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By Kai Goerlich, Michael Goldberg, Will Ritzrau

Among the studies of climate change that indict human inventions and activities for the ecological damage done to the earth, there is a hopeful glimmer that digital business can bend the curve to reduce carbon emissions. According to #SMARTer2030, a study by the Global e-Sustainability Initiative (GeSI) and Accenture Strategy, it is possible, during the next 15 years, to hold worldwide carbon emissions to 2015 levels by digitizing business processes and applying data to decisions about resource use. That would represent a valuable contribution, according to the research, in decoupling economic growth and greenhouse gas emissions, thus helping to solve the tradeoff between the two.

SAP looked at a subset of companies in six major industries that are currently using business software such as enterprise resource planning, data analytics, supply chain, logistics, production planning, resource optimization, and remote access. Then SAP did their own analysis to estimate how applying these technologies to emerging digital business models in these industries globally would contribute to reducing carbon emissions.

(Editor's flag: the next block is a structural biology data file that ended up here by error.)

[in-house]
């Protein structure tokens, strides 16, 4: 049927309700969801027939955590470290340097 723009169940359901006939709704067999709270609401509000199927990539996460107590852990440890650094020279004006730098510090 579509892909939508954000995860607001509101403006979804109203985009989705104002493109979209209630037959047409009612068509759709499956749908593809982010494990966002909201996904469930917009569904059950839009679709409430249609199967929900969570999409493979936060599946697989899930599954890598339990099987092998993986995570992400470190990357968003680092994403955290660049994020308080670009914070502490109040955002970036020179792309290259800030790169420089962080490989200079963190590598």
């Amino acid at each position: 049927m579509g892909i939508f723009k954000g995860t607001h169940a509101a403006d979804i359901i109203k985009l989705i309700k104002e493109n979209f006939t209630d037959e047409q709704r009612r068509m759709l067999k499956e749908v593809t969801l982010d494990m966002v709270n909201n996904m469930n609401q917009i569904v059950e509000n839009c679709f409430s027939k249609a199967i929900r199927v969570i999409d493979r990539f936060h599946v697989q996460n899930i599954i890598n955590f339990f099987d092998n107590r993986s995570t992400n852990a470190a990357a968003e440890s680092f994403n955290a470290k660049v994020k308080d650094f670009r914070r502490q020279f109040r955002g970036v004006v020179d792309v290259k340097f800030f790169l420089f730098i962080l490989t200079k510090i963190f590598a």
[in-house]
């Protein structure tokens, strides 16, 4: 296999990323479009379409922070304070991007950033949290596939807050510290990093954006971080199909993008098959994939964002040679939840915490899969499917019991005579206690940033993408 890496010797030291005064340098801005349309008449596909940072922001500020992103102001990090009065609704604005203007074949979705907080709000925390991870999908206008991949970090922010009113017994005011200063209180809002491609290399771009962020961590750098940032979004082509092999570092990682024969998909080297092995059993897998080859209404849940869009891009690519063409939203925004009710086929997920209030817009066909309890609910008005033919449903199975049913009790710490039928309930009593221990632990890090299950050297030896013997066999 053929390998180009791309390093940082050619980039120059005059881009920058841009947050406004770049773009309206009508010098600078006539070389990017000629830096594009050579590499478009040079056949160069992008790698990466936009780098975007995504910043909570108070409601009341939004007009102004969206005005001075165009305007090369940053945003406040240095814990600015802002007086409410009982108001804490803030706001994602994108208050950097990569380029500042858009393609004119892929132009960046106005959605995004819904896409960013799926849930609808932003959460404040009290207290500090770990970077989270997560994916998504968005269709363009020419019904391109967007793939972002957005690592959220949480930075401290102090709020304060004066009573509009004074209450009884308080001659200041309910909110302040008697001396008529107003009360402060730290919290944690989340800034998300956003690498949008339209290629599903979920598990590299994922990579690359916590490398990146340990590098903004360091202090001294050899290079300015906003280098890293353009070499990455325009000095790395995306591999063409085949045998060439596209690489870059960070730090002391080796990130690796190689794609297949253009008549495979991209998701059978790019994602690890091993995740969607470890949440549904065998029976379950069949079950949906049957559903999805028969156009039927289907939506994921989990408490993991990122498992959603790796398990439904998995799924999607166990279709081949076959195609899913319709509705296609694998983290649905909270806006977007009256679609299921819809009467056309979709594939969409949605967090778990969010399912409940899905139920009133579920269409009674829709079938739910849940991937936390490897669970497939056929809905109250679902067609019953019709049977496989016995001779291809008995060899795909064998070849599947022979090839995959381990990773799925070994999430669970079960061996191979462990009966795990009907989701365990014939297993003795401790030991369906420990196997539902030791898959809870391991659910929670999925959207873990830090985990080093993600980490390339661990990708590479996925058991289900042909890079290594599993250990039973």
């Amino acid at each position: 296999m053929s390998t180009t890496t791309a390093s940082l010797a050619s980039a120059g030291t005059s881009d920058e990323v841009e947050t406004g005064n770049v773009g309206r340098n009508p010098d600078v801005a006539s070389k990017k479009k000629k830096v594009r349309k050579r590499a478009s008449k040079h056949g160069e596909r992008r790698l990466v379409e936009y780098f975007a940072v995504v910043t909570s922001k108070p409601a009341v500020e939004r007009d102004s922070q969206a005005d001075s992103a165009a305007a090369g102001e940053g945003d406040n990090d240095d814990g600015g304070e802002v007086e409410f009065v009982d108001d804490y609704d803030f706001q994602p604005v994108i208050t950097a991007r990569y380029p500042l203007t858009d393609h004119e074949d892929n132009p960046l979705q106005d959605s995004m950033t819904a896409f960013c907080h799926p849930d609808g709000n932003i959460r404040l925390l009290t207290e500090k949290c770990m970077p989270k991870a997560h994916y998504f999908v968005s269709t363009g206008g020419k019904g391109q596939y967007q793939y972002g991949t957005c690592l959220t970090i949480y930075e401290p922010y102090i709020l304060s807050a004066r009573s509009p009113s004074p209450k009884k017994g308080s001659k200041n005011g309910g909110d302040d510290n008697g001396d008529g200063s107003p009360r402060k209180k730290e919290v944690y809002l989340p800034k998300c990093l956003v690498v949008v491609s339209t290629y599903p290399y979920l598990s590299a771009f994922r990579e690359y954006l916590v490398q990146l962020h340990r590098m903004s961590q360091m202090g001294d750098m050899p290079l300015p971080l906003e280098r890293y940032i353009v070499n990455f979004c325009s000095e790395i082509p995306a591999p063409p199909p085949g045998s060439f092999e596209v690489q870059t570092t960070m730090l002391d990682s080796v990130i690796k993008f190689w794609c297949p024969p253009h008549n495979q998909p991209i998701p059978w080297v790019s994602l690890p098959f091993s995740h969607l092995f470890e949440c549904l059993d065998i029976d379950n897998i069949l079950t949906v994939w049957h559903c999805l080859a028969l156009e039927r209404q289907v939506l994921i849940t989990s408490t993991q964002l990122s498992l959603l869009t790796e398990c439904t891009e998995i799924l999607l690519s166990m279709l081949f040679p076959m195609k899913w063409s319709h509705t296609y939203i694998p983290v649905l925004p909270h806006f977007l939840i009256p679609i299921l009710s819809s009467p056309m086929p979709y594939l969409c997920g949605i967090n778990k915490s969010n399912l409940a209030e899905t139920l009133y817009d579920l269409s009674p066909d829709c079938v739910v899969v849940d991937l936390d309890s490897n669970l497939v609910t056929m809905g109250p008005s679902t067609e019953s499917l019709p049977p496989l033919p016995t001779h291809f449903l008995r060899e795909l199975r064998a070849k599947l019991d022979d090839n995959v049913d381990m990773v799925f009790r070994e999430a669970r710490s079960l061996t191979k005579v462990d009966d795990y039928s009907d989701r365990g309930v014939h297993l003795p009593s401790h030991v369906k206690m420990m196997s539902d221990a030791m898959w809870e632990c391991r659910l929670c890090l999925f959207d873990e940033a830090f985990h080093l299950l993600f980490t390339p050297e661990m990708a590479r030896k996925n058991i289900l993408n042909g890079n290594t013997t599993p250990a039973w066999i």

The “Business as Usual” Scenario

The heat is on. The Intergovernmental Panel on Climate Change, the world body established in 1988 to assess the impact of humans on the climate, notes in its most recent report that “business as usual” practices would lead to temperature increases between 2.6°C and 4.8°C by the end of the century—beyond our expected ability to reverse the damage.

More IT = Less CO2

By rolling out information and communications technologies (ICT) across the global economy, total emissions of carbon dioxide equivalent could be cut 12.1 gigatons by 2030 and help forestall temperature increases, GeSI research has concluded. GeSI is an ICT industry association working with, among others, the United Nations Framework Convention on Climate Change to improve its members’ sustainability performance and promote technologies that foster sustainable development.

This articles appeared originally on Digitalist.

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